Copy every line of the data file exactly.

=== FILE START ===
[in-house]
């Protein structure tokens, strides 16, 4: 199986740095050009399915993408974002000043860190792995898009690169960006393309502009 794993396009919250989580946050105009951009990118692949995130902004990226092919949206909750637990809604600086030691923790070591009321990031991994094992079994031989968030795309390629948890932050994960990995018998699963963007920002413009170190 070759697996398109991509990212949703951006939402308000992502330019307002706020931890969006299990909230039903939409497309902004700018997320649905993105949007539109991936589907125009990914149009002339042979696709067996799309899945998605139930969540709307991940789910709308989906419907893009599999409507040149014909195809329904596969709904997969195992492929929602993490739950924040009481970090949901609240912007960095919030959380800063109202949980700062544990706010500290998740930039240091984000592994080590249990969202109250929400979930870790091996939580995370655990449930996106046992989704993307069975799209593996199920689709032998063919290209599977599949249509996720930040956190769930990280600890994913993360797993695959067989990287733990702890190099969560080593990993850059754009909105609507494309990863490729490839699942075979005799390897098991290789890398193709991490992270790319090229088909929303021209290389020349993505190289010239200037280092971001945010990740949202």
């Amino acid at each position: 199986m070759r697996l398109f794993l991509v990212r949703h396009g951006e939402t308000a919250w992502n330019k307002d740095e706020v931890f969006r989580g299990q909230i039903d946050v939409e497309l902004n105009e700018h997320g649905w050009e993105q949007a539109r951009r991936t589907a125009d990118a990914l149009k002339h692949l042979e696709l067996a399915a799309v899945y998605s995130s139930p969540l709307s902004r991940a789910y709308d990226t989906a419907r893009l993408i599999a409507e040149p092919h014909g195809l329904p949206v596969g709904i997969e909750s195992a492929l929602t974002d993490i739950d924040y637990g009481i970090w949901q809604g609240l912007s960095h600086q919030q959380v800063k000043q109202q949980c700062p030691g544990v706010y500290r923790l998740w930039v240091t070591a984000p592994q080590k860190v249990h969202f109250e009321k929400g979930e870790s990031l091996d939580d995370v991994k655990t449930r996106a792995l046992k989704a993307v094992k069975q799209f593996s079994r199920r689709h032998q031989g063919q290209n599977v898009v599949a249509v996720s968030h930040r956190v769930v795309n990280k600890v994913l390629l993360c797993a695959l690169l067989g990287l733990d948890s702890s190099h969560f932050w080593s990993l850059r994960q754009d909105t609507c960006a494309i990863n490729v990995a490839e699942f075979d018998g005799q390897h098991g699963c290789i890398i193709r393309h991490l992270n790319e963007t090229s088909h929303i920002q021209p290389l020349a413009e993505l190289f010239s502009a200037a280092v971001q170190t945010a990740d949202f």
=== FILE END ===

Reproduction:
[in-house]
């Protein structure tokens, strides 16, 4: 199986740095050009399915993408974002000043860190792995898009690169960006393309502009 794993396009919250989580946050105009951009990118692949995130902004990226092919949206909750637990809604600086030691923790070591009321990031991994094992079994031989968030795309390629948890932050994960990995018998699963963007920002413009170190 070759697996398109991509990212949703951006939402308000992502330019307002706020931890969006299990909230039903939409497309902004700018997320649905993105949007539109991936589907125009990914149009002339042979696709067996799309899945998605139930969540709307991940789910709308989906419907893009599999409507040149014909195809329904596969709904997969195992492929929602993490739950924040009481970090949901609240912007960095919030959380800063109202949980700062544990706010500290998740930039240091984000592994080590249990969202109250929400979930870790091996939580995370655990449930996106046992989704993307069975799209593996199920689709032998063919290209599977599949249509996720930040956190769930990280600890994913993360797993695959067989990287733990702890190099969560080593990993850059754009909105609507494309990863490729490839699942075979005799390897098991290789890398193709991490992270790319090229088909929303021209290389020349993505190289010239200037280092971001945010990740949202």
């Amino acid at each position: 199986m070759r697996l398109f794993l991509v990212r949703h396009g951006e939402t308000a919250w992502n330019k307002d740095e706020v931890f969006r989580g299990q909230i039903d946050v939409e497309l902004n105009e700018h997320g649905w050009e993105q949007a539109r951009r991936t589907a125009d990118a990914l149009k002339h692949l042979e696709l067996a399915a799309v899945y998605s995130s139930p969540l709307s902004r991940a789910y709308d990226t989906a419907r893009l993408i599999a409507e040149p092919h014909g195809l329904p949206v596969g709904i997969e909750s195992a492929l929602t974002d993490i739950d924040y637990g009481i970090w949901q809604g609240l912007s960095h600086q919030q959380v800063k000043q109202q949980c700062p030691g544990v706010y500290r923790l998740w930039v240091t070591a984000p592994q080590k860190v249990h969202f109250e009321k929400g979930e870790s990031l091996d939580d995370v991994k655990t449930r996106a792995l046992k989704a993307v094992k069975q799209f593996s079994r199920r689709h032998q031989g063919q290209n599977v898009v599949a249509v996720s968030h930040r956190v769930v795309n990280k600890v994913l390629l993360c797993a695959l690169l067989g990287l733990d948890s702890s190099h969560f932050w080593s990993l850059r994960q754009d909105t609507c960006a494309i990863n490729v990995a490839e699942f075979d018998g005799q390897h098991g699963c290789i890398i193709r393309h991490l992270n790319e963007t090229s088909h929303i920002q021209p290389l020349a413009e993505l190289f010239s502009a200037a280092v971001q170190t945010a990740d949202f």